Q: At a recent garage sale, I purchased a shoebox filled with rhinestone costume jewelry from the 1940s and ‘50s. Most of them look like designer pieces. Can you recommend a good price guide to help me determine current values. I only paid $5 for the collection. — Susan, Omaha, Nebraska
A: It sounds like you got a good deal. In recent years, rhinestone jewelry has become extremely popular with collectors, and that has caused prices to soar. Although there are several excellent price guides, I highly recommend “Rhinestone Jewelry: A Price and Identification Guide” by Leigh Leshner and published by Krause Books. It features more than 500 illustrations in full color, and details the beauty, history and current market value of all types of rhinestone jewelry. There also is information on how to care for costume pieces.
Q: I have a Japanese tea set that has more than 50 pieces. It is pre-occupation. What is it worth? — Joyce, Victoria, Texas
A: Your question is much like someone asking me what a car is worth. If the car is a 1935 Packard,
it is probably worth major bucks. On the other hand, if it is a Yugo, it’s likely not worth much. Identification marks on porcelain identify both the maker and sometimes the period it was crafted. This is its pedigree, and without this basic information it is impossible to determine much about your set.
Q: I own an unopened copy of Michael Jackson’s 1982 “Thriller” album. I would think this would be a collectible. --Tamera, Crossville, Tennessee
A: A quick check of eBay shows an album in mint condition selling for $50, with one still sealed in its original packaging offered at $185. As with most collectables, condition is everything.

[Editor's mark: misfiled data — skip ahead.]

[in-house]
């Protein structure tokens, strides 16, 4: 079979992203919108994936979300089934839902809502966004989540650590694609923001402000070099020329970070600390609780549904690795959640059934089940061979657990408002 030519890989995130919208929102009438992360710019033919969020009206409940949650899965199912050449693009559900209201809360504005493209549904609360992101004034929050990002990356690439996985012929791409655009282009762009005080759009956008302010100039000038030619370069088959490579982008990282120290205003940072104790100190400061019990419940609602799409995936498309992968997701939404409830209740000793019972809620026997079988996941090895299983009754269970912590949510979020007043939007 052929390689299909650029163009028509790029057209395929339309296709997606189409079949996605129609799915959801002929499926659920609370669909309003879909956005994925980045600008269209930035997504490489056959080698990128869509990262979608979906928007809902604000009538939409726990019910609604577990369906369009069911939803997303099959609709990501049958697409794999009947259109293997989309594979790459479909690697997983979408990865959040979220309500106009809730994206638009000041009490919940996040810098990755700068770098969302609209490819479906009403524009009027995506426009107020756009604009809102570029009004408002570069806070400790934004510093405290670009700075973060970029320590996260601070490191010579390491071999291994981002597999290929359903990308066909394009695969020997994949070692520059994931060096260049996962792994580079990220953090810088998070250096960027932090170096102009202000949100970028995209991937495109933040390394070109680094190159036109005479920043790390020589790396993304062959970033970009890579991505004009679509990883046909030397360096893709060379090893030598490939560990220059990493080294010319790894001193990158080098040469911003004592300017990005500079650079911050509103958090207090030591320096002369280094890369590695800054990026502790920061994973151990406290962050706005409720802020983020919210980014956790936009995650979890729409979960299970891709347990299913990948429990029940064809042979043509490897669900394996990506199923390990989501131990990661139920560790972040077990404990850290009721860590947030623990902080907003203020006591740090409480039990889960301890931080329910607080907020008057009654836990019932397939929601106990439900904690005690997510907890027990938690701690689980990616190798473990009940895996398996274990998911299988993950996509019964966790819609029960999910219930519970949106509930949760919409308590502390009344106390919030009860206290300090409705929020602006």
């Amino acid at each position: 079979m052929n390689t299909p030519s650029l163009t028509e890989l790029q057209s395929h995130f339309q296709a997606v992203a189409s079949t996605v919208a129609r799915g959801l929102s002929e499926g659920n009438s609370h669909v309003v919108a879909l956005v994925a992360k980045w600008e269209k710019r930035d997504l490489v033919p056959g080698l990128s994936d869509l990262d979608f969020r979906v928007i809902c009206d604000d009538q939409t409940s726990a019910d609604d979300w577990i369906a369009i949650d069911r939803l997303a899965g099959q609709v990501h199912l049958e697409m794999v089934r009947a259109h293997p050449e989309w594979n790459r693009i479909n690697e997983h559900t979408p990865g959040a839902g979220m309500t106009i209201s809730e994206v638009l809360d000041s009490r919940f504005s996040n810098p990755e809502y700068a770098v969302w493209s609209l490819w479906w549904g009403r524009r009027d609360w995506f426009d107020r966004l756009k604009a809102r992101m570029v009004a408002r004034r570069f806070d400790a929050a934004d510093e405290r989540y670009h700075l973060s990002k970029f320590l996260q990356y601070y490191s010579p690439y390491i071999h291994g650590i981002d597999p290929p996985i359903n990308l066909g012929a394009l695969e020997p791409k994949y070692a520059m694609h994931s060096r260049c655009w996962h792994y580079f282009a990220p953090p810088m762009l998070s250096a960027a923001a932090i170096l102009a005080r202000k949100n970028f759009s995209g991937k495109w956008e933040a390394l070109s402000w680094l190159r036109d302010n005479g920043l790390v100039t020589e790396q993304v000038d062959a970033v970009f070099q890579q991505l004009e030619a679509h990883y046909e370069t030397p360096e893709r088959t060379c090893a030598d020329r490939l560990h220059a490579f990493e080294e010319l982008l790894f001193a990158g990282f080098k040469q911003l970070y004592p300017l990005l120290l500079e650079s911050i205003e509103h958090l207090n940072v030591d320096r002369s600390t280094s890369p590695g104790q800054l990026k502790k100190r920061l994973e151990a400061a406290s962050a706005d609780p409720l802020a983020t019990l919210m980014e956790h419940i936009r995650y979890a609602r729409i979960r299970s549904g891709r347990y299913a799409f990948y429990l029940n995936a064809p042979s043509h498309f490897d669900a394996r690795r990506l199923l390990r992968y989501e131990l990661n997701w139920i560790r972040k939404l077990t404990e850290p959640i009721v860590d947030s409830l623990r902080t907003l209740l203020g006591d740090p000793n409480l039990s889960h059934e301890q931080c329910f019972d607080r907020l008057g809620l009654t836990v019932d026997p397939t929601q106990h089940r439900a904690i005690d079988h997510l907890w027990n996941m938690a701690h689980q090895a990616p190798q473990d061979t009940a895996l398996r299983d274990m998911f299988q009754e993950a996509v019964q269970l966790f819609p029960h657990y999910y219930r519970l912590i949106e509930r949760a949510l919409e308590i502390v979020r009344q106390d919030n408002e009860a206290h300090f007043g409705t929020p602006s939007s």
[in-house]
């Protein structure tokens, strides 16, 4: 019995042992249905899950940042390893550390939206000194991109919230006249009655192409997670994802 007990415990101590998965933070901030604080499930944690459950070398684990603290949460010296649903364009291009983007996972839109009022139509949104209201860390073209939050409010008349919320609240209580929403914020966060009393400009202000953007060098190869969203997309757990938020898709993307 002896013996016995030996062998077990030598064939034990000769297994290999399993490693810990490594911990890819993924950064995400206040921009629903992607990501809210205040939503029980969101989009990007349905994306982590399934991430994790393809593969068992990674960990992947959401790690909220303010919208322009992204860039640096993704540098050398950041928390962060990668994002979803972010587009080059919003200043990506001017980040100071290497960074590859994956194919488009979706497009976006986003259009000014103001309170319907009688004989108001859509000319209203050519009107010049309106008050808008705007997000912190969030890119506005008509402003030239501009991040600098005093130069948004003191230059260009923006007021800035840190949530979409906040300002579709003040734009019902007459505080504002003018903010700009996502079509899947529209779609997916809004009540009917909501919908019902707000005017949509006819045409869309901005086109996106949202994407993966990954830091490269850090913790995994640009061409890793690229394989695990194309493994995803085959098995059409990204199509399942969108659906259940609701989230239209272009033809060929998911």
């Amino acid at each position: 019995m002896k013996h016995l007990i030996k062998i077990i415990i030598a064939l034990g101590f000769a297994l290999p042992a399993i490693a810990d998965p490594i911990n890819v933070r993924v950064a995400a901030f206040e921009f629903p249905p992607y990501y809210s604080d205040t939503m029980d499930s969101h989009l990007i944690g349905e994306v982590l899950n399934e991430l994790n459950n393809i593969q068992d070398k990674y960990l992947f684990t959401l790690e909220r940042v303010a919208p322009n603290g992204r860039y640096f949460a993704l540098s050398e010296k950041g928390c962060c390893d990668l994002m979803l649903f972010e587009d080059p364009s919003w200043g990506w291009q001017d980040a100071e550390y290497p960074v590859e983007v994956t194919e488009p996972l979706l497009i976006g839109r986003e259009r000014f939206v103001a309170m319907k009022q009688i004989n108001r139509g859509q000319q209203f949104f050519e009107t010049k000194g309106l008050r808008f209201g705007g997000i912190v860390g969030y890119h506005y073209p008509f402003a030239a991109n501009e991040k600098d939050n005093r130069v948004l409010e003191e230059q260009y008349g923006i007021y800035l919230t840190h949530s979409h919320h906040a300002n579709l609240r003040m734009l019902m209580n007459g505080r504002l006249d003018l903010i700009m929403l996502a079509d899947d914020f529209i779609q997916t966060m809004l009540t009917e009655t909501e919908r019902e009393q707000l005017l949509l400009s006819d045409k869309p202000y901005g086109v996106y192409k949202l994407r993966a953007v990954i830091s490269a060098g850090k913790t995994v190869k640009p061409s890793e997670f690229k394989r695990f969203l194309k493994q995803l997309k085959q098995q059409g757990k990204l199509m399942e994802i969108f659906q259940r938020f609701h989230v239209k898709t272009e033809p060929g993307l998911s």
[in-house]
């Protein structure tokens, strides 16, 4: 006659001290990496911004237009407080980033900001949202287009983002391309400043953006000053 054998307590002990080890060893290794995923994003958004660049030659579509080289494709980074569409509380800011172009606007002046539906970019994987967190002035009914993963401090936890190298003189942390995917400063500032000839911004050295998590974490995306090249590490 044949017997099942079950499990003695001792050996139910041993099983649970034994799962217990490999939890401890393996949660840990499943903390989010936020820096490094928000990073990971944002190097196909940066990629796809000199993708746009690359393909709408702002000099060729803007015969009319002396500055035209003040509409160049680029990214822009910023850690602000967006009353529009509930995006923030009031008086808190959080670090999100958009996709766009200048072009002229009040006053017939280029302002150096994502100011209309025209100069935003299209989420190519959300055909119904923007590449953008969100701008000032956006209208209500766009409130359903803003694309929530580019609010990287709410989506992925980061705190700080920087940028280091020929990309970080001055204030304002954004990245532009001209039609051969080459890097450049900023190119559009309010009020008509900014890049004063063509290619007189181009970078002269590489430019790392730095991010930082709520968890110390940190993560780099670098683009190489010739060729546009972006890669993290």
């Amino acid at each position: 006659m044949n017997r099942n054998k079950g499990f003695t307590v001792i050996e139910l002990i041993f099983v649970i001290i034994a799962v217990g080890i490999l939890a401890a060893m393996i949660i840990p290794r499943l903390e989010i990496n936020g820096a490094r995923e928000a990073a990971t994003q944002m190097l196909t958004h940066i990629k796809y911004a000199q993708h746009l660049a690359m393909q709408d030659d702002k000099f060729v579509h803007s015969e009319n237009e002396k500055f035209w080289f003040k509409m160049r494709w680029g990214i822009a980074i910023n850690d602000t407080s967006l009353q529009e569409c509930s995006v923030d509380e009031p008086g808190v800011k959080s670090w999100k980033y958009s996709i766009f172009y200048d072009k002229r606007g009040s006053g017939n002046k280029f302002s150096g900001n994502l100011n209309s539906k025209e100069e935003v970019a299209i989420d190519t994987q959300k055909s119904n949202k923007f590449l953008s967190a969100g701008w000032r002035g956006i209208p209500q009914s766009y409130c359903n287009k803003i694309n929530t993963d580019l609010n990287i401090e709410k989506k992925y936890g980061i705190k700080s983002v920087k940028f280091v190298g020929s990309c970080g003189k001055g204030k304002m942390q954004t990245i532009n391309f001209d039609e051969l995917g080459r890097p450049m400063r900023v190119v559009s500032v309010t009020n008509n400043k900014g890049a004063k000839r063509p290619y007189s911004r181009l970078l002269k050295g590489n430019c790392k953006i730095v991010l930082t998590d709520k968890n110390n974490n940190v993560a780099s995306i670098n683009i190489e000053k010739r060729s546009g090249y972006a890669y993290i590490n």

Q: I have a 1909 Sears & Roebuck Catalog published by Venture Book Company in New York. How much is it worth? --Charlotte, Marion, Illinois
A: Your catalog is not an original from 1909, but rather a re-issue published in 1979. According to several book dealers I contacted, it is worth less than $10.
Write to Larry Cox in care of KFWS, 628 Virginia Drive, Orlando, FL 32803, or send e-mail to firstname.lastname@example.org. Due to the large volume of mail he receives, Mr. Cox cannot personally answer all reader questions, nor does he do appraisals. Do not send any materials requiring return mail.
© 2015 King Features Synd., Inc.
Cooking for Pets
DEAR PAW’S CORNER: You’ve written often about cooking fresh, healthy (and safe) meals for pets, referencing cookbooks as guides for your readers to use. Those are great but now that so many of us are online, don’t forget that a lot of good videos are available for free that show how to cook for pets!
— Jerry C. in Lafayette, La.
DEAR JERRY: You’re absolutely right — there are numerous online resources for pet owners looking for great recipes for their dogs and cats.
Cooking fresh food for pets does take extra time, and owners must be careful with the ingredients they use, from spices to additions like onions (which are poisonous to dogs). But giving your
pet a fresh meal once or twice a week is a great addition to its diet. Some might even consider feeding their pet an exclusively home-cooked
diet, but doing so does require a transition
period to get used to cooking for one’s pet regularly and adjusting recipes for sensitive stomachs if needed.
There are a lot of videos online showing ways for pet owners to cook for their pets, but finding them can be a bit of a chore. YouTube is home to a lot of these videos: For example, Google the Doggy Cooking Network, Salmon Pup Cakes for a demo of the YouTube-based series that features recipes for dogs. Or try Linda’s Pantry, another YouTube series, which outlines how to make a week’s worth of homemade dog food.
As always when cooking fresh for your pets, review guidelines on what ingredients aren’t safe for them. And monitor your pet whenever you introduce any new food or treat.
Send your questions about pet care to email@example.com.
© 2015 King Features Synd., Inc.
It is cruel, you know, that music should be so beautiful. It has the beauty of loneliness and of pain: of strength and freedom. The beauty of disappointment and never-satisfied love.
The cruel beauty of nature, and everlasting beauty of monotony.